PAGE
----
COVID-19 IMPACT: An Interview with Dudu Dlamini about HIV-affected sex workers
In a recent post, the Coalition interviewed Miriam, our young mother Ambassador, about the impacts of the COVID-19 epidemic on her family. Today, we are sharing our conversation with another Coalition Ambassador, Dudu Dlamini, who the National Organizer of the Sisonke project, a movement of sex workers in South Africa and Mothers for the Future, which supports mothers who do sex work by providing a safe place to meet, organize, and access support as well build skills and share knowledge. Both are initiatives of SWEAT (the Sex Workers Education and Advocacy Task Force). Dudu also won the inaugural Prudence Mabele Prize, given out at the AIDS 2018 conference.
The children of key populations are a highly vulnerable group.[i] They include not only the children of sex workers, but also those of people who use drugs, transgender people, gay men and other men who have sex with men. These vulnerable children and adolescents face stigma associated with both HIV and their broader status in society. They are left out of health, social, and economic development interventions. The cumulative impacts of social distancing and economic hardship caused by the COVID-19 response will exacerbate these inequalities[ii] as Dudu explains below.
First and foremost, how are you? What is life like for you during the lock down?
Just working from home. Zoom, Zoom, Zoom. It’s very busy in the Zoom street! I am trying to connect via WhatsApp to understand the challenges that are affecting sex workers in the hard time of the virus.
Can you describe what life is like for sex workers during this crisis?
It is a disaster for them. They are not generating any income. They were not able to make another plan for generating income. They couldn’t respond to the situation at all. So, it is a real challenge to support their families, pay their debts, and pay their rent.
During the lockdown, prices went up so sex workers aren’t able to afford to buy things. And they can’t work at all. They are not able to get transportation to fetch their medications. They are not able to support their children. Because Mothers for the Future doesn’t have offices, it is a challenge to get donations for clothes for them. WhatsApp is the only way to coordinate.
What type of help are you able to provide?
Through Mothers for the Future, we are helping to support sex worker mothers during this crisis. We are giving them groceries and clothes, paying for their electricity, and getting medication and toiletries for their children. A few of their children need to take HIV medication. Since it’s lock down, I am not sure that they are taking it. We have a peer educator trying to find out what medication they still have. But before they can take the medication, they have to eat first. We try to have groceries, but now they are running out. They are really struggling with food, transport, and medication. Since the lock down, it is harder to put things together. The last time I was able to go out to deliver food and nappies was the day before the lock down started.
Mothers for the Future is also trying to train people to use PPE (personal protective equipment) so that they can do home visits and see what the real gaps are. But, since the lockdown, we can’t do home visits at all.
I am trying by all means to make sure sex workers are not going out. I refer them to SWEAT, which developed a donation page on its website. But it’s for a one-time voucher of 300 rand and that is not enough to depend on. Some say, “Tomorrow, I am going out. I’d rather die.”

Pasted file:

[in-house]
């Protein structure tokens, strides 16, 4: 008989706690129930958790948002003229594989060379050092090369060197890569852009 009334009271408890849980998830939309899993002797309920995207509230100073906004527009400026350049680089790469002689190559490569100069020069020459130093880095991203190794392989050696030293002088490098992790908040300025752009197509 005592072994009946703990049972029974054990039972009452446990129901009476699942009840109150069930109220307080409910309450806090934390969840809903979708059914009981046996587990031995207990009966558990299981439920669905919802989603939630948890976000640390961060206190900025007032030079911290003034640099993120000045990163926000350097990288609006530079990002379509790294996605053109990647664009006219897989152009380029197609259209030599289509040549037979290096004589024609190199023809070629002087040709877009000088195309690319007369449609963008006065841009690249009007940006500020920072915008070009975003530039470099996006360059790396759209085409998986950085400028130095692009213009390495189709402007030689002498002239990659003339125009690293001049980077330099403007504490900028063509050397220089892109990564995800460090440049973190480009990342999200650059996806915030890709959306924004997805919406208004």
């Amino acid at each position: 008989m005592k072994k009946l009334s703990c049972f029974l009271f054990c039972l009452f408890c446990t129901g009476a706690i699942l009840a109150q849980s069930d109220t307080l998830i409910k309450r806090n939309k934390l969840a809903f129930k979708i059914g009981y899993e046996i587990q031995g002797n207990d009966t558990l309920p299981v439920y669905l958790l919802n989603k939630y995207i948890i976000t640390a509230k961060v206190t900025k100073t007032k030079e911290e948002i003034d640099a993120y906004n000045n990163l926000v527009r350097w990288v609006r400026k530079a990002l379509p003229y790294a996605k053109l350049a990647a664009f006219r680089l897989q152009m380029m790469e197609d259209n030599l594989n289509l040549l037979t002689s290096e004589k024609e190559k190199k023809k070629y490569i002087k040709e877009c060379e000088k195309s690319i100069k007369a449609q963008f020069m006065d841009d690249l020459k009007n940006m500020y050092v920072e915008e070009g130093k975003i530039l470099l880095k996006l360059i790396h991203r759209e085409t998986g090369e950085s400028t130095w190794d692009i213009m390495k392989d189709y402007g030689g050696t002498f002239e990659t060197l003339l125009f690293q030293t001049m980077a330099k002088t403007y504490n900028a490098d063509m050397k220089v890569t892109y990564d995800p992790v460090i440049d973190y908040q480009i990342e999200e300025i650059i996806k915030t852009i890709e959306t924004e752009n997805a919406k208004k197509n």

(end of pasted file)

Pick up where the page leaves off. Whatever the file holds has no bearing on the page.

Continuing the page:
How is social distancing impacting sex workers and their ability to earn an income and provide for their children?
For mothers, the thing that is most difficult is that they are not generating any income. Mothers for the Future is looking anywhere for donations to buy food, toiletries, and formula. A lot of mothers who have previously given back to the group don’t have anything to give now.
Pregnant sex workers can’t go to their home province to give birth and have nowhere to stay. Some are staying in shelters which cost 35 to 40 rand a day and they don’t have money to pay. They end up being homeless.
What worries you the most when you think about HIV positive sex workers and their children right now?
I worry about mothers taking their medication on time. Before COVID-19, we could do follow ups after Mothers for the Future group meetings. Now we can’t. I am worried that I can’t reach them to make sure they take medication or that they have transportation to go and fetch their medication. When the lock down is finished, there will be a lot of people who default on their medication. There will also be children who default. That is really worrying me. I don’t know where to start to help. It’s not easy to tell mothers to take medication when they don’t even have cash to go and get it.
If you could tell governments and international decision makers how to best support sex workers affected by HIV during the COVID crisis, what would you say?
If we decriminalized sex work before COVID 19, maybe sex workers would have been recognized in labor laws. Maybe we would have had a proper response; sex workers would have had savings just as any other workers do. But because this wasn’t done, now we are here.
Even when the government announced all the budget and plans to combat COVID-19, there was none for sex workers. But if it was decriminalized, they would be able to apply for UIF (Unemployment Insurance Fund). The government is providing for people selling tomatoes, farm workers, domestic workers — all the other informal workers. They were supposed to include sex workers. And what about the children of sex workers who are HIV affected? They didn’t even put them in their plan.
Now it is time for decision makers in government to decriminalize sex workers. They must be able to benefit from the same things that all other workers do.